Posts Tagged ‘ideas


What Is There To Say?

Blogging is hard.

I know, that sounds like such a stupid, whinging thing to say, but it is. It’s hard to think of something to say every day – or nearly every day – just to keep your site moving, to keep getting those little dinging bells that say “You’re on a streak!,” to keep people around and justify the money you spend every year to keep your butt parked squarely on your domain name and not fade into complete obscurity.

It’s compounded when you feel like anything you have to say is useless, or has already been said a hundred times before, or will get you cancelled or one someone’s naughty list. Add in a dose of depression, a soupçon of paranoia, and a dash of terror and you have the recipe for why I go silent for long periods of time.

But then, brilliant mind I, figured out what to do… let’s ask the readers! So for those twenty or so brave souls who regularly stop by and click the “like” button every so often, what is it you’d like to see me talk about? What topics would keep you coming back, and what would drive you off? Let us know down below! (Please?)


Breaking Dreams

Something I – and many other artists, I imagine – struggle with is the feeling of worthiness. That my ideas matter, or might be of interest or value to someone else. I can’t speak for everyone of an artistic bent, but that feeling is compounded for me by numerous mental issues.

I do tend to believe that artistic folks tend to have a greater incidence of mental illness, but that’s probably a topic for another day.

But those issues pile up, combine with self-esteem problems, and the constant wondering if the work is good enough and the desire for input so you don’t feel like you’re creating in an echo chamber.

That’s when I get the most discouraged. I’m sure I’m not alone, here. You have what sounds like a really cool idea. You need a little input, or an opinion, or maybe just a sounding board to talk it out with so you can clarify it in your own head. You go to a loved one, a friend, a message board or whatever, and before you’ve even finished articulating whatever it was, someone whips out a hammer and crushes it.

Now, those people may not have known what they did. They may not have done it maliciously, or even meant to be harsh at all. But in my own depressed, fragile, constantly doubting mind that quick dismissal is like a knife shoved between my ribs. It kills discussion regarding that idea, and frequently reverberates through later ideas, shattering them before they even have a chance or form or subjecting them to “well, the last one didn’t fly so why bother with this one?”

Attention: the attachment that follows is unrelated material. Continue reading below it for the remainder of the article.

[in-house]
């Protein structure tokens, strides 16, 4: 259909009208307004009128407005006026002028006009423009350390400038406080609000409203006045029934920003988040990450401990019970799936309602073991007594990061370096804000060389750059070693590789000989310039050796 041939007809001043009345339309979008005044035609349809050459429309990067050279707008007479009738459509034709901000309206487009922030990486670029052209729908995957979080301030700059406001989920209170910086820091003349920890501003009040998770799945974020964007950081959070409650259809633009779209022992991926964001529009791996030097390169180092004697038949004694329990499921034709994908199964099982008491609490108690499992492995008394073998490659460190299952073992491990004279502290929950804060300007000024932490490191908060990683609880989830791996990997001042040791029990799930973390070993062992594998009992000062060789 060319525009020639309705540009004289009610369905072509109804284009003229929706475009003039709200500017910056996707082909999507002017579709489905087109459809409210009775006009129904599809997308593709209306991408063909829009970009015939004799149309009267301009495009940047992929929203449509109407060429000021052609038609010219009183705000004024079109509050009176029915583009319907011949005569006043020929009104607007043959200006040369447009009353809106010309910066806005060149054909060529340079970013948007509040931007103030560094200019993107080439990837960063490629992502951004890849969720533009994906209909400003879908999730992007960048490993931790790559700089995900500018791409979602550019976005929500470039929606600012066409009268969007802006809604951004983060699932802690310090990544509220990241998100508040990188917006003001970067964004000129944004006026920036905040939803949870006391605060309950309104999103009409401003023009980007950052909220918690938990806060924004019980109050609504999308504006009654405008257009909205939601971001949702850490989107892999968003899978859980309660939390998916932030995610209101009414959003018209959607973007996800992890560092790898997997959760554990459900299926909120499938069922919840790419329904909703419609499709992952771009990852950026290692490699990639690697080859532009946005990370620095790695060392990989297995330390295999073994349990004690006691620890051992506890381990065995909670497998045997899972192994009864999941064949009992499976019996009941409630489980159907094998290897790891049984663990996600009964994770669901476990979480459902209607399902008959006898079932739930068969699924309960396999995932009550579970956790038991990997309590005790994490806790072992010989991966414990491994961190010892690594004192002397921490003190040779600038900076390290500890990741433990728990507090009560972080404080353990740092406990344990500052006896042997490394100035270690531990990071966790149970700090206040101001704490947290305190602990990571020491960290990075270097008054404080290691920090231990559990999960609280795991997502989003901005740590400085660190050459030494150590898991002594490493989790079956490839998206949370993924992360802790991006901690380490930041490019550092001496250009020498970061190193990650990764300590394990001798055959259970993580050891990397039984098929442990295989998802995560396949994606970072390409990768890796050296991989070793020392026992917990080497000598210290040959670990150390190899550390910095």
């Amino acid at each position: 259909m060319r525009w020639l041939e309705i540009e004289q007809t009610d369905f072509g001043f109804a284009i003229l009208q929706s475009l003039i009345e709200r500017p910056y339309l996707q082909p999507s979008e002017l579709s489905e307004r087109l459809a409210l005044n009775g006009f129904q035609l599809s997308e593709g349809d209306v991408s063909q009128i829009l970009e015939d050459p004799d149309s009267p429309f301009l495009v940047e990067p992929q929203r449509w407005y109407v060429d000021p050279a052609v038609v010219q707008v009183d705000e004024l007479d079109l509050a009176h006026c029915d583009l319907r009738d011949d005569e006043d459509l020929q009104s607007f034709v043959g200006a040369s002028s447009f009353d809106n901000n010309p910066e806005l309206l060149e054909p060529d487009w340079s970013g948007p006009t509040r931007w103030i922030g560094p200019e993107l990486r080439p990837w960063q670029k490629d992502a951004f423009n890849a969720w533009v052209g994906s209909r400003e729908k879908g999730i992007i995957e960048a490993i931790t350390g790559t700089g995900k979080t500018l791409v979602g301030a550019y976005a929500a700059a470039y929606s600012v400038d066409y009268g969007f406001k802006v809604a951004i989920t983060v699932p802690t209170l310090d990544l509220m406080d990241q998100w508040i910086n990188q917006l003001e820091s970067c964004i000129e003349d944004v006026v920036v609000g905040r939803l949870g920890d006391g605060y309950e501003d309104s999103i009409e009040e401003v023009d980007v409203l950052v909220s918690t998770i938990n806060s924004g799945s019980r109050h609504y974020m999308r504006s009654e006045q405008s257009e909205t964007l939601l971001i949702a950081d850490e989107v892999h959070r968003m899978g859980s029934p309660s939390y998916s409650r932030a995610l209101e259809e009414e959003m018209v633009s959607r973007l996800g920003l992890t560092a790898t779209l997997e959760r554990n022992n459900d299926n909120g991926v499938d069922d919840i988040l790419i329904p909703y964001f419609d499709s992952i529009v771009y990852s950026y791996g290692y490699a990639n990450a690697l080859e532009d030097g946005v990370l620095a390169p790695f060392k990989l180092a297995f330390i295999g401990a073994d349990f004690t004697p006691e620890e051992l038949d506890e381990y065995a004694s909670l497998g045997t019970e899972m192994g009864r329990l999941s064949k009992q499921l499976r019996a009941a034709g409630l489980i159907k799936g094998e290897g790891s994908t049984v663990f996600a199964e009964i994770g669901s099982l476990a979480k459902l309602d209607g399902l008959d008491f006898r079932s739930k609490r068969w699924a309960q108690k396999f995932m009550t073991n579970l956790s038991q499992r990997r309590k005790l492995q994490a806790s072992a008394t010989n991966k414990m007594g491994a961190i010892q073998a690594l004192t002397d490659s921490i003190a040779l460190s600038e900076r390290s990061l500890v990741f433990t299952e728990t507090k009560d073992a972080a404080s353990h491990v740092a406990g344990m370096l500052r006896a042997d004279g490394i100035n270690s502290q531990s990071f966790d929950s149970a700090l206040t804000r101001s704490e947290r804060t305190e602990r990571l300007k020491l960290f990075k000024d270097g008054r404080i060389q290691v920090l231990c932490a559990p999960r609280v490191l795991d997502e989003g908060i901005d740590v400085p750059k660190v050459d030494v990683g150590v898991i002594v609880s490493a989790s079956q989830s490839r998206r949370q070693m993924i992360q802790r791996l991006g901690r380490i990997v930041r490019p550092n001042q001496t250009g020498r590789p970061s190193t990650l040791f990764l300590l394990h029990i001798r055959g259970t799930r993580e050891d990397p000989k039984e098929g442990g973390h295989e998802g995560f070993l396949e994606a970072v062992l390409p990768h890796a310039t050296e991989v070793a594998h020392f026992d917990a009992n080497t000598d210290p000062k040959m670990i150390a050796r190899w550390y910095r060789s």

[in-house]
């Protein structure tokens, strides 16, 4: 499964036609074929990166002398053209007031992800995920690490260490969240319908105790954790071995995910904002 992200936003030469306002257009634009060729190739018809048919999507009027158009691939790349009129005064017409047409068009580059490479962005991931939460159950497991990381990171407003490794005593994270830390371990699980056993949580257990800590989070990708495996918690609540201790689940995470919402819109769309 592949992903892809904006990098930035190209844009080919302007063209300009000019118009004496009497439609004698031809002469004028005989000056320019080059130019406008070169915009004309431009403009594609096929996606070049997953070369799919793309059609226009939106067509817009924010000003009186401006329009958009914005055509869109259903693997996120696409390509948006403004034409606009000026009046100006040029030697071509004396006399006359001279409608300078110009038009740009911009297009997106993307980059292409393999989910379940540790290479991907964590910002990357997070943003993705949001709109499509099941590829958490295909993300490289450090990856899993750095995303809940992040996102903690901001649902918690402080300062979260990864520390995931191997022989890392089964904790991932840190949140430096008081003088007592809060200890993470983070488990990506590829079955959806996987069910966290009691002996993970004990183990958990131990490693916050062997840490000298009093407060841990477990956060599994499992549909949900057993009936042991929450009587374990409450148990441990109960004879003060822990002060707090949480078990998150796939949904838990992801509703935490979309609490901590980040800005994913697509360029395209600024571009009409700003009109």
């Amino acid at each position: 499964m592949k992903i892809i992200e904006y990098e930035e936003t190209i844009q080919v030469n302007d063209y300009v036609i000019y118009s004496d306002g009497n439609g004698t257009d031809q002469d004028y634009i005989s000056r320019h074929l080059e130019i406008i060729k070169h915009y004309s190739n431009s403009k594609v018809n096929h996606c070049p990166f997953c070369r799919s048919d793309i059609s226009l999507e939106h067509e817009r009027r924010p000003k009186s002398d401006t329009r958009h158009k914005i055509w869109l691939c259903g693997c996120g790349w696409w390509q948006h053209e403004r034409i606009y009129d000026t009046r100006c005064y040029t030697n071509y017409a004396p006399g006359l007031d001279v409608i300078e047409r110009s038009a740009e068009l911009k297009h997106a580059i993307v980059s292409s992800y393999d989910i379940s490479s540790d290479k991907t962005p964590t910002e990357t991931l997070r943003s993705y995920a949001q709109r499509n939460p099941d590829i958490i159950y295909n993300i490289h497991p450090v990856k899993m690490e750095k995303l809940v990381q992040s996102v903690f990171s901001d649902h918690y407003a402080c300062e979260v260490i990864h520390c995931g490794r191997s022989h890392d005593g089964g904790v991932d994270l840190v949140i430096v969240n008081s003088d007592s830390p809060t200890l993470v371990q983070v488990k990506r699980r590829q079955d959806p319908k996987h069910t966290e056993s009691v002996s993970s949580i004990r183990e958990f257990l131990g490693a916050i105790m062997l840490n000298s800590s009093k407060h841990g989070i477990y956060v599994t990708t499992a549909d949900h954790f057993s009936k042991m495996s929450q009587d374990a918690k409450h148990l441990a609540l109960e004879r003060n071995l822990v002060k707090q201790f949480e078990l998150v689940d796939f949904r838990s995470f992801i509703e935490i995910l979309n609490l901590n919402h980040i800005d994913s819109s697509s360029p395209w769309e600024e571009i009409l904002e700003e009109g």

For those like myself, those rejections and dismissals become grains of sand around which black pearls form, tended and brooded over for years after the fact, often receiving far more attention than the idea that led to them until they are so large there is no room for any actual creativity. It’s not healthy, but it’s true. Again, I’m pretty sure I can’t be alone in this line of thinking.

Two that I remember: While mulling over Ioudas and where it needed to go, having started with the premise that the concept of “sin” was a type of “energy.” Attempting to determine where that energy would need to go, and how one would ultimately get rid of it, I commented “So Jonas would have to fight literal, physical manifestations of the Seven Deadlies.” I got that far before I was cut off. I had more; images of what those sins would mean to Jonas, how those manifestations would be dealt with, almost a whole story complete and ready to go. Before I could do so, however, the person who I was speaking with said “Oh, the Seven Deadlies. Really fucking original.”

Ioudas has been sitting at 25% complete since then; about three years. Every time I open the manuscript and think about working on it, I hear that voice again and slam the iPad shut, snarling.

The other was in reference to “Little Miss No Name.” Now, she’s fared better than Ioudas, with actual progress occasionally being made, but she hasn’t had the exposure she deserves because of it, and the greater world hiding behind her remains a few scraps of paper at the bottom of the desk because of it. Someone asked what I was working on and I said “It’s a story about a doll who…” Instant cut off.

“Sounds like crap. Like Annabelle. Who gives a shit?”

That person then went on to explain how a real good story would involve JFK time-traveling and killing dinosaurs, which really puts in the wheelhouse of “Consider the source,” but that’s never been my specialty. It left a scar, one that I still pick at and worry at, and rub salt into, far more than any of my physical self-mutilation injuries.

One can always go back to “grow thicker skin” commentary. Certainly an option. But that’s not something that magically happens, or makes every previous wound just vanish.